Even though she was the finance manager of City Harvest Church (CHC), Sharon Tan consulted her predecessor, Serina Wee, for matters relating to the church's investment in Xtron Productions, the court heard yesterday.
Tan and Wee are among six people accused of misusing $50 million in church funds to boost the music career of Ms Ho Yeow Sun, the wife of founding pastor Kong Hee, and covering up the misuse. When Wee resigned as finance manager in August 2007, Tan took over as senior accountant and was promoted to finance manager in January 2008.
One of her duties was to take minutes at meetings of the church's board and investment and audit committees.
Yesterday, the court heard that in August 2008, she checked with Wee and co-accused Chew Eng Han, the church's fund manager, before backdating the minutes of a meeting.
Tan's lawyer, Senior Counsel Kannan Ramesh, referred her to the minutes of an investment committee meeting that was dated July 29, 2008, even though it was held on Aug 5. It emerged that the backdating arose because among those present at the meeting was Mr Koh Siow Ngea, a church board member who was also a director of Xtron.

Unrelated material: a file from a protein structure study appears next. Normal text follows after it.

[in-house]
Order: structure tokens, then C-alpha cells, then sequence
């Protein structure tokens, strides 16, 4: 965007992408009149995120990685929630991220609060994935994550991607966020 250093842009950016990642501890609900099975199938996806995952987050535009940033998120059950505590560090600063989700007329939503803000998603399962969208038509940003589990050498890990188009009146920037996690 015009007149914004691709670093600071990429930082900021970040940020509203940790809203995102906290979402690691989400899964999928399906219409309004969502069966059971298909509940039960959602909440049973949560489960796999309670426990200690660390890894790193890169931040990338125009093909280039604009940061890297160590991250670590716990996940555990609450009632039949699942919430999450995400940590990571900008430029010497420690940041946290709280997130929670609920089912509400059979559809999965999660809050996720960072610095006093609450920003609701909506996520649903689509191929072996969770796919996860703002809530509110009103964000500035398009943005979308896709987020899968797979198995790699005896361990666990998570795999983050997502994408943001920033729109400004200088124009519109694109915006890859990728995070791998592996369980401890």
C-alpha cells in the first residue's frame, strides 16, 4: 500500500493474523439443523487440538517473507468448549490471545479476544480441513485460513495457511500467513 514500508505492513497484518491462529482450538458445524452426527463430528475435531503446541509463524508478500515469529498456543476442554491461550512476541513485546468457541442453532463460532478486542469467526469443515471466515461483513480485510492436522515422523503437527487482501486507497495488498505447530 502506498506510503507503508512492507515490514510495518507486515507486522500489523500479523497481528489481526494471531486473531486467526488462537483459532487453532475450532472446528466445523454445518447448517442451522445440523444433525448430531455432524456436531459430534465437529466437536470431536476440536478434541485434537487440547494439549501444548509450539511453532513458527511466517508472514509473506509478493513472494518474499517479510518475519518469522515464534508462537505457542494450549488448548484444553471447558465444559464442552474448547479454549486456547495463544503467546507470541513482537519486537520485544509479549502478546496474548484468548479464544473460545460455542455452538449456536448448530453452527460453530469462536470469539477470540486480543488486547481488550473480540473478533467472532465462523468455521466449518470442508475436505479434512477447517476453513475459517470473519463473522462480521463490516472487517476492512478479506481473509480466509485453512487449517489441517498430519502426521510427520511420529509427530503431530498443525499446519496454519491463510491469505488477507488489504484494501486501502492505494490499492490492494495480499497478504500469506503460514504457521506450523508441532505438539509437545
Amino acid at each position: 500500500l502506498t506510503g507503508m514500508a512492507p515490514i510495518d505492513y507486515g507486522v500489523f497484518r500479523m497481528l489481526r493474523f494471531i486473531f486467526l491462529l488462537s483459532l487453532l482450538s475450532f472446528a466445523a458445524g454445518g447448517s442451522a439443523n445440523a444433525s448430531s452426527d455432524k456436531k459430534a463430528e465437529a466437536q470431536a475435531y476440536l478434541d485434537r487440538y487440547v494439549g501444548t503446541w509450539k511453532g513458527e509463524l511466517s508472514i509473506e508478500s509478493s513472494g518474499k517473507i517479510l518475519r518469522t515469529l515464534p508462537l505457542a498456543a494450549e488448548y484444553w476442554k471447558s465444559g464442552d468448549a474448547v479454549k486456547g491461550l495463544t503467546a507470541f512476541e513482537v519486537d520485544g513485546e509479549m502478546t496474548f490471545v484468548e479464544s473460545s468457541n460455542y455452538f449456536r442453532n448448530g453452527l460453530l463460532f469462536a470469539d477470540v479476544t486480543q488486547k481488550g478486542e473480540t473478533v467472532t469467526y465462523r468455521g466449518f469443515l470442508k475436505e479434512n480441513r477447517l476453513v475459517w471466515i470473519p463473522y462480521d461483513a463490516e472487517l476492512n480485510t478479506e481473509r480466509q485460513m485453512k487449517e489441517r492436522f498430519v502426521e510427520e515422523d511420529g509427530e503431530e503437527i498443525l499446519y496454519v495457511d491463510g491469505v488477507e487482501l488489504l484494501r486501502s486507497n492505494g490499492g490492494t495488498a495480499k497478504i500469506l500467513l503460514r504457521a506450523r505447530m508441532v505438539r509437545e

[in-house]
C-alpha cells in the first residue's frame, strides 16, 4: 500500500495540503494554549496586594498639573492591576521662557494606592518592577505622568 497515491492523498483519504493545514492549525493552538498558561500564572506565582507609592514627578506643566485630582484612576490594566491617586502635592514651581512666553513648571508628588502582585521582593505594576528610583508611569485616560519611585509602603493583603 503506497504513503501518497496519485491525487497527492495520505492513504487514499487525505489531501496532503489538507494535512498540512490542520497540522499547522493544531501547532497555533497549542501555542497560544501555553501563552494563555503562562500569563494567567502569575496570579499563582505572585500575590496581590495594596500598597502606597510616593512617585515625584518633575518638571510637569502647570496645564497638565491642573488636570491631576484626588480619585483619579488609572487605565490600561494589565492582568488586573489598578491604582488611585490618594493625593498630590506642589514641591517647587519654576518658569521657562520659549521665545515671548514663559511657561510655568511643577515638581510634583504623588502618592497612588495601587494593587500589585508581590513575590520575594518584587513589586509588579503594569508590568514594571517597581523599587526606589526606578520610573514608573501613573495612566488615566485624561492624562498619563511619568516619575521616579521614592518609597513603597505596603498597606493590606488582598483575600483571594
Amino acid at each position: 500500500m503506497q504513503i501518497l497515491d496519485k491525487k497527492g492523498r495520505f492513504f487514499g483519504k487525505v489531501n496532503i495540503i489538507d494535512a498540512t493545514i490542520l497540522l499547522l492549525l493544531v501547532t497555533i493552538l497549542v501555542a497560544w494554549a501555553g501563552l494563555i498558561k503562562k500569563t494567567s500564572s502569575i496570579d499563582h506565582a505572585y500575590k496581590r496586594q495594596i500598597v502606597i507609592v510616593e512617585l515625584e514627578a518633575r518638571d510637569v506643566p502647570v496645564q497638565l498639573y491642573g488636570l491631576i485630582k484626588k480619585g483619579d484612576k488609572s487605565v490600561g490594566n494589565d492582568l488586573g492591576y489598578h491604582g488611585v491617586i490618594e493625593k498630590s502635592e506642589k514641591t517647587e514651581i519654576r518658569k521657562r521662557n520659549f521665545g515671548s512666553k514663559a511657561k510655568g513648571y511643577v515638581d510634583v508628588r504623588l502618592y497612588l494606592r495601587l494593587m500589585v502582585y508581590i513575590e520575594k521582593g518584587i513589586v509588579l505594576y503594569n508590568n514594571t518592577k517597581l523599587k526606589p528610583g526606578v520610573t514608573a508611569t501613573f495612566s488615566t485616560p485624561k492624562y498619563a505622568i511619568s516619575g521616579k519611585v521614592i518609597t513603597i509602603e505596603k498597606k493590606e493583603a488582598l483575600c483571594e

The prosecution has alleged that five of the accused - except Tan - funnelled $13 million from the church's building fund into sham bond investments in Xtron, which manages Ms Ho's career.
At this meeting, details were discussed about the acquisition of a Riverwalk property by Xtron using bonds issued to the church. Tan, who said she did not know then that Mr Koh was already an Xtron director, said a conflict of interest could arise if he was wearing two hats.
In her e-mail to Wee and Chew, Tan asked if there was a need to ensure that Mr Koh would be made an Xtron director only after he resigned from his church post.
Tan said Wee told her Mr Koh had already been appointed on July 29. Hence, Tan had to change the meeting date on her end.
In another example, Tan had e-mailed Wee on July 29, 2008, asking her how much rent Xtron would charge CHC for the Riverwalk property.
Mr Ramesh asked why she had to turn to Wee, who was no longer an employee, for church matters.
Tan replied that apart from knowing that the church would pay rent to Xtron for the property, she did not know the details and the amount that had to be paid.
Tan testified that the church was constantly searching for property to house its growing congregation but faced difficulties in negotiations as it was a religious organisation. Although Xtron was the "vehicle" to hold property for church use, she said that for the sake of its credibility, it had to be seen as an independent entity doing secular business as well.